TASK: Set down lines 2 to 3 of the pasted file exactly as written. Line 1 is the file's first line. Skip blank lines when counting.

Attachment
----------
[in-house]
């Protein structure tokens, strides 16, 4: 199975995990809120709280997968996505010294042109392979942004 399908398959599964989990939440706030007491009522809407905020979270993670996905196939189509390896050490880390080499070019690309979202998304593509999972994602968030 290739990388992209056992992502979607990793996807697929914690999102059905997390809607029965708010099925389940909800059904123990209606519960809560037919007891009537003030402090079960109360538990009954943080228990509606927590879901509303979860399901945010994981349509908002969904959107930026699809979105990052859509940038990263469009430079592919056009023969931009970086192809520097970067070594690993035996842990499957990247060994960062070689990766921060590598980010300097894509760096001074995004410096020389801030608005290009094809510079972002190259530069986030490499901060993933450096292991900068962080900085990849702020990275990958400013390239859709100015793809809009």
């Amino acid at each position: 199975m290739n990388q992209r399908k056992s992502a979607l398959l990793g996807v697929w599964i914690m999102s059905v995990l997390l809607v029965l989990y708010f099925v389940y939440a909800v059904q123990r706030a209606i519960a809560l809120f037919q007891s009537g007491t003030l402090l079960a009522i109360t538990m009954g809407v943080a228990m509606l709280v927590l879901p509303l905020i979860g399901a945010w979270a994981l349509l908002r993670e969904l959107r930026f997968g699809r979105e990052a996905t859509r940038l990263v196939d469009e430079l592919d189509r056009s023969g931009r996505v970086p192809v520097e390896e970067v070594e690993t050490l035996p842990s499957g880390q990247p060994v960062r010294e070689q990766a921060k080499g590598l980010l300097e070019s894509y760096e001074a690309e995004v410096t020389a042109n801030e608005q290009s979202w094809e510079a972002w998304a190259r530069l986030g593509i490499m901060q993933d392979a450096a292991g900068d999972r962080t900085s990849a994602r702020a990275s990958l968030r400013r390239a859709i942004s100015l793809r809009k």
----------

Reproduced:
């Protein structure tokens, strides 16, 4: 199975995990809120709280997968996505010294042109392979942004 399908398959599964989990939440706030007491009522809407905020979270993670996905196939189509390896050490880390080499070019690309979202998304593509999972994602968030 290739990388992209056992992502979607990793996807697929914690999102059905997390809607029965708010099925389940909800059904123990209606519960809560037919007891009537003030402090079960109360538990009954943080228990509606927590879901509303979860399901945010994981349509908002969904959107930026699809979105990052859509940038990263469009430079592919056009023969931009970086192809520097970067070594690993035996842990499957990247060994960062070689990766921060590598980010300097894509760096001074995004410096020389801030608005290009094809510079972002190259530069986030490499901060993933450096292991900068962080900085990849702020990275990958400013390239859709100015793809809009």
């Amino acid at each position: 199975m290739n990388q992209r399908k056992s992502a979607l398959l990793g996807v697929w599964i914690m999102s059905v995990l997390l809607v029965l989990y708010f099925v389940y939440a909800v059904q123990r706030a209606i519960a809560l809120f037919q007891s009537g007491t003030l402090l079960a009522i109360t538990m009954g809407v943080a228990m509606l709280v927590l879901p509303l905020i979860g399901a945010w979270a994981l349509l908002r993670e969904l959107r930026f997968g699809r979105e990052a996905t859509r940038l990263v196939d469009e430079l592919d189509r056009s023969g931009r996505v970086p192809v520097e390896e970067v070594e690993t050490l035996p842990s499957g880390q990247p060994v960062r010294e070689q990766a921060k080499g590598l980010l300097e070019s894509y760096e001074a690309e995004v410096t020389a042109n801030e608005q290009s979202w094809e510079a972002w998304a190259r530069l986030g593509i490499m901060q993933d392979a450096a292991g900068d999972r962080t900085s990849a994602r702020a990275s990958l968030r400013r390239a859709i942004s100015l793809r809009k």